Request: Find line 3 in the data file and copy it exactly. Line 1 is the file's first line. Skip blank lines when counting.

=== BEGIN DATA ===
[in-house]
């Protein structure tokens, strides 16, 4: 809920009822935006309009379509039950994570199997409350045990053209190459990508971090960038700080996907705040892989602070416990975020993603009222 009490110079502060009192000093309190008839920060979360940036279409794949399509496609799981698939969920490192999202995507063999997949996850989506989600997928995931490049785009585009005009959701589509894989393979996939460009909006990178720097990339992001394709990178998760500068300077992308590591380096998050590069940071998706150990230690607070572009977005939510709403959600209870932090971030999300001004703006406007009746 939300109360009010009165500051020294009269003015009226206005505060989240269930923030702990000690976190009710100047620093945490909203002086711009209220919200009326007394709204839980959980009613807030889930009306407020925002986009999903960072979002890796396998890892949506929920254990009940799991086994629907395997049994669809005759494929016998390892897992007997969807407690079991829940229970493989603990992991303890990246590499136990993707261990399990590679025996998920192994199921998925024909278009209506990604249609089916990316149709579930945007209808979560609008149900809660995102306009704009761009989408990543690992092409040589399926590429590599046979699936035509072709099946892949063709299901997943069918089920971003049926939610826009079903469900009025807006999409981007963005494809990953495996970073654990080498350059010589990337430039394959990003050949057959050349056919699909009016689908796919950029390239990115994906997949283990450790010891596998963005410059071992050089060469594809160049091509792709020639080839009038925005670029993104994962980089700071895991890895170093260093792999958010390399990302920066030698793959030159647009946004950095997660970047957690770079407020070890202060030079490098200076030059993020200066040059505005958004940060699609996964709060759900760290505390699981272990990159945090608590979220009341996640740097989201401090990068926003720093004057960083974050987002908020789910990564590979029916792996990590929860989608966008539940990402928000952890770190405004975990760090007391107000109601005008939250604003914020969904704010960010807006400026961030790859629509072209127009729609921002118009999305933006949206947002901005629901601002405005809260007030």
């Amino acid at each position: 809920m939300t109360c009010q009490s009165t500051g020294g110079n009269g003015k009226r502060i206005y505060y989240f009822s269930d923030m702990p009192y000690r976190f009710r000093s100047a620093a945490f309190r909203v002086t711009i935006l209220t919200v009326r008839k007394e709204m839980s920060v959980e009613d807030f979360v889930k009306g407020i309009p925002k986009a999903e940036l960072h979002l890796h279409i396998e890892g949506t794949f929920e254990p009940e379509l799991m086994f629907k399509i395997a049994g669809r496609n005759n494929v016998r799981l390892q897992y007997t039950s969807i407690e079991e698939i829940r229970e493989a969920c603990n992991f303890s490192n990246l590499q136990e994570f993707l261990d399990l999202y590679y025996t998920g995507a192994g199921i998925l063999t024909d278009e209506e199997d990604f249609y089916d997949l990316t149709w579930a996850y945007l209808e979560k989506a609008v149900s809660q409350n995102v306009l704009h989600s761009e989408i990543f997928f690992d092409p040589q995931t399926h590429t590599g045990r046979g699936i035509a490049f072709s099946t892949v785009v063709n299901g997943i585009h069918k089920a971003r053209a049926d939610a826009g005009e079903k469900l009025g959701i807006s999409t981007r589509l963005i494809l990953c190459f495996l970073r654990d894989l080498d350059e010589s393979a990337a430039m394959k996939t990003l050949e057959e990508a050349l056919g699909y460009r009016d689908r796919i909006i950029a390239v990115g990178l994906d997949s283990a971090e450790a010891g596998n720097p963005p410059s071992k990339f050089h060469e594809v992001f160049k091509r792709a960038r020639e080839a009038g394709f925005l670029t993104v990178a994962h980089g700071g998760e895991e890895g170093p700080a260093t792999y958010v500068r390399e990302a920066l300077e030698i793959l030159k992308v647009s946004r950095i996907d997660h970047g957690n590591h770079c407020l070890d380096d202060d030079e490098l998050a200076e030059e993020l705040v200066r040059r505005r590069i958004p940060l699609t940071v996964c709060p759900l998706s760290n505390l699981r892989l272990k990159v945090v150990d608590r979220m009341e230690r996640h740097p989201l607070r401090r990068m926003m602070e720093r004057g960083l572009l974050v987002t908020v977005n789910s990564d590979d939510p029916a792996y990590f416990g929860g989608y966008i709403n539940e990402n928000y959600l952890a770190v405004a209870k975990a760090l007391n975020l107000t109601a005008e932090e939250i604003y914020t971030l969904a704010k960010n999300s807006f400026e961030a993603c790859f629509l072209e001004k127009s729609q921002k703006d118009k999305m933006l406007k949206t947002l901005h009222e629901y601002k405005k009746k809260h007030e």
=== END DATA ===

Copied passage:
């Amino acid at each position: 809920m939300t109360c009010q009490s009165t500051g020294g110079n009269g003015k009226r502060i206005y505060y989240f009822s269930d923030m702990p009192y000690r976190f009710r000093s100047a620093a945490f309190r909203v002086t711009i935006l209220t919200v009326r008839k007394e709204m839980s920060v959980e009613d807030f979360v889930k009306g407020i309009p925002k986009a999903e940036l960072h979002l890796h279409i396998e890892g949506t794949f929920e254990p009940e379509l799991m086994f629907k399509i395997a049994g669809r496609n005759n494929v016998r799981l390892q897992y007997t039950s969807i407690e079991e698939i829940r229970e493989a969920c603990n992991f303890s490192n990246l590499q136990e994570f993707l261990d399990l999202y590679y025996t998920g995507a192994g199921i998925l063999t024909d278009e209506e199997d990604f249609y089916d997949l990316t149709w579930a996850y945007l209808e979560k989506a609008v149900s809660q409350n995102v306009l704009h989600s761009e989408i990543f997928f690992d092409p040589q995931t399926h590429t590599g045990r046979g699936i035509a490049f072709s099946t892949v785009v063709n299901g997943i585009h069918k089920a971003r053209a049926d939610a826009g005009e079903k469900l009025g959701i807006s999409t981007r589509l963005i494809l990953c190459f495996l970073r654990d894989l080498d350059e010589s393979a990337a430039m394959k996939t990003l050949e057959e990508a050349l056919g699909y460009r009016d689908r796919i909006i950029a390239v990115g990178l994906d997949s283990a971090e450790a010891g596998n720097p963005p410059s071992k990339f050089h060469e594809v992001f160049k091509r792709a960038r020639e080839a009038g394709f925005l670029t993104v990178a994962h980089g700071g998760e895991e890895g170093p700080a260093t792999y958010v500068r390399e990302a920066l300077e030698i793959l030159k992308v647009s946004r950095i996907d997660h970047g957690n590591h770079c407020l070890d380096d202060d030079e490098l998050a200076e030059e993020l705040v200066r040059r505005r590069i958004p940060l699609t940071v996964c709060p759900l998706s760290n505390l699981r892989l272990k990159v945090v150990d608590r979220m009341e230690r996640h740097p989201l607070r401090r990068m926003m602070e720093r004057g960083l572009l974050v987002t908020v977005n789910s990564d590979d939510p029916a792996y990590f416990g929860g989608y966008i709403n539940e990402n928000y959600l952890a770190v405004a209870k975990a760090l007391n975020l107000t109601a005008e932090e939250i604003y914020t971030l969904a704010k960010n999300s807006f400026e961030a993603c790859f629509l072209e001004k127009s729609q921002k703006d118009k999305m933006l406007k949206t947002l901005h009222e629901y601002k405005k009746k809260h007030e």